In a post on Saturday at NRO’s the Corner blog, former Bush speech writer Marc Theissen exhibits ignorance of basic security concepts too galling to let pass without comment.
Attempting to refute the idea that hijacking planes and flying them into buildings was “off the table” as a terrorist tactic after 9/11, Theissen says:
Really? Planes were off the table after 9/11? That would come as a surprise to every passenger in the past three years who had their liquids confiscated in an airport security line. Those security measures were instituted because in 2006 we foiled an al‐Qaeda plot to hijack airplanes leaving London’s Heathrow airport and blow them up over the Atlantic (a plot our intelligence community says was just weeks from execution).
(First, put aside some issues — “what the government says about its security measures must be true” and both the immediacy and viability of the liquid bomb plot in London.)
The difference between “hijacking” and “bombing” shouldn’t need explaining. The former is taking over the controls of a thing, enabling an attacker to direct it into other things. The latter is exploding something in it or on it so as to render it inoperable.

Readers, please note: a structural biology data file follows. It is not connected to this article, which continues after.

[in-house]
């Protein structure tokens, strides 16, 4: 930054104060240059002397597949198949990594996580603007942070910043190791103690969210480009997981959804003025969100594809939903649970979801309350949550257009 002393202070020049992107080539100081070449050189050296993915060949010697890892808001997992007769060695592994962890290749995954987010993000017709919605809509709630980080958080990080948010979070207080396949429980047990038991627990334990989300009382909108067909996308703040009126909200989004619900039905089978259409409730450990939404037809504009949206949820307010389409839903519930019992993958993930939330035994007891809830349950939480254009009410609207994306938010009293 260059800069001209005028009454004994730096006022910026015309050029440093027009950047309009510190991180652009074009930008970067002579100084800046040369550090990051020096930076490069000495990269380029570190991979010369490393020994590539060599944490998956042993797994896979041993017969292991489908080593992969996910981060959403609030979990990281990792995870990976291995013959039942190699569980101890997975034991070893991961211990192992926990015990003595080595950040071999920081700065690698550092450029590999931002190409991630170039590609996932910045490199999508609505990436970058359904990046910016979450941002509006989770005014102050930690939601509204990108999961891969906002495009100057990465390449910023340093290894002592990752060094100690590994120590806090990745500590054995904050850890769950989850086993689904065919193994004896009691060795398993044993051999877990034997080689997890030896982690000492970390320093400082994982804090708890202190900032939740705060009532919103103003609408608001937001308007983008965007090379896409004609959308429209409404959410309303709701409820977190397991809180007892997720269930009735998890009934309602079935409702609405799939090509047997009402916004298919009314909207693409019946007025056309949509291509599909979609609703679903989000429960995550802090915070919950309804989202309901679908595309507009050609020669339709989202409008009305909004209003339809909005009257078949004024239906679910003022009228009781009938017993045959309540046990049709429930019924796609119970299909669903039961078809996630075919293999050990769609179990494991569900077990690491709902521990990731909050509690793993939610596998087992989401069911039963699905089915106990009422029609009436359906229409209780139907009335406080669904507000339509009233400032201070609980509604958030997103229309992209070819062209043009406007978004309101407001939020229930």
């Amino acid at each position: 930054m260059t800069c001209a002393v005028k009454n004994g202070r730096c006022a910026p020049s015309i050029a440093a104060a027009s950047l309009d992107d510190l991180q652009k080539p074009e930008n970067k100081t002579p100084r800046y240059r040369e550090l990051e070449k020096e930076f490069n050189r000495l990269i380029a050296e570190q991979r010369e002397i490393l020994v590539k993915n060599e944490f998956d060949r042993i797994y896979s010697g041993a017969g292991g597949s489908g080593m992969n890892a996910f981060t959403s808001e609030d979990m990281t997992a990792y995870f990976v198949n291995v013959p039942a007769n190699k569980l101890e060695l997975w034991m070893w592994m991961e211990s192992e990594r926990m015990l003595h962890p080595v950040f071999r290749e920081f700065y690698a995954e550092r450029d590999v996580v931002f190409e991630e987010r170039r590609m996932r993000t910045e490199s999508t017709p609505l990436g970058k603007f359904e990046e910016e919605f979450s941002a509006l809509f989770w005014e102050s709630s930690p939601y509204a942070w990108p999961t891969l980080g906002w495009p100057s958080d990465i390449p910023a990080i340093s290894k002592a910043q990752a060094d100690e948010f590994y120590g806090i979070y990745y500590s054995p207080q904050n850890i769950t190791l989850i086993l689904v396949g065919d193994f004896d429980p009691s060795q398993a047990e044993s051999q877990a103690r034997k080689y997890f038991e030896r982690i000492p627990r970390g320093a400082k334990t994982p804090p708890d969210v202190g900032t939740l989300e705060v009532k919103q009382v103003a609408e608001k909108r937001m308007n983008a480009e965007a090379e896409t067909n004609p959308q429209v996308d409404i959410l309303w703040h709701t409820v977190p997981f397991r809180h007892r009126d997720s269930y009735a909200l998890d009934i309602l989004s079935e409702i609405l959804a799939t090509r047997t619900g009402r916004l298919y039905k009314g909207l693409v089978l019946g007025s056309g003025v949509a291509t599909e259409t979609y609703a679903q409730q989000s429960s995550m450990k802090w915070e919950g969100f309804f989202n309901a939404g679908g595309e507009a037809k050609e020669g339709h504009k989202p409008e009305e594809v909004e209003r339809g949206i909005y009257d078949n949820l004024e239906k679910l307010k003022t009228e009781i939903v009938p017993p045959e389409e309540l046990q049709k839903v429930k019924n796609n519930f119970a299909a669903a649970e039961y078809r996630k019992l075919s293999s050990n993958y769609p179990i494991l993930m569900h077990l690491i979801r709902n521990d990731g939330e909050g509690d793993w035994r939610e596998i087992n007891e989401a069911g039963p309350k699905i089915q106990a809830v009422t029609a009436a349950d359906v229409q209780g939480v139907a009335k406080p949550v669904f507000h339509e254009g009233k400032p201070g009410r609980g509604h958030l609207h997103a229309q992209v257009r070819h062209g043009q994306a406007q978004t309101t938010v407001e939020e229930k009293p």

Americans ritually donate their toothpaste to sanitation departments in the cities they visit not because a liquid bomb could enable the commandeering of a plane, but because the alleged liquid bomb could take a plane out of the sky.
The bombing of a plane is a serious concern, but not as serious or potentially damaging as the commandeering of an aircraft. And commandeering is essentially off the table. The hardening of cockpit doors, new procedures at the fronts of planes, and newfound resolve of passengers and crews against commandeering have reduced the likelihood of future commandeerings to near zero. That was what the plane going down in Pennsylvania was all about.
If it weren’t made in debate about such serious issues, Theissen’s error would be quite comical. In his jumbled version of events, the liquid bomb plotters were going to go to the trouble of capturing the controls of an airplane, then fly it around for a while, and finally blow it up over the Atlantic. It’s reminiscent of the Seinfeld episode in which Elaine attacks the theory that an elderly couple running a nearby cobbler shop had shut it down just to abscond with Jerry’s shoes:
ELAINE (amused): So. Mom and Pop’s plan was to move into the neighborhood…establish trust…for 48 years. And then, run off with Jerry’s sneakers.
ELAINE: Alright, that’s enough of this.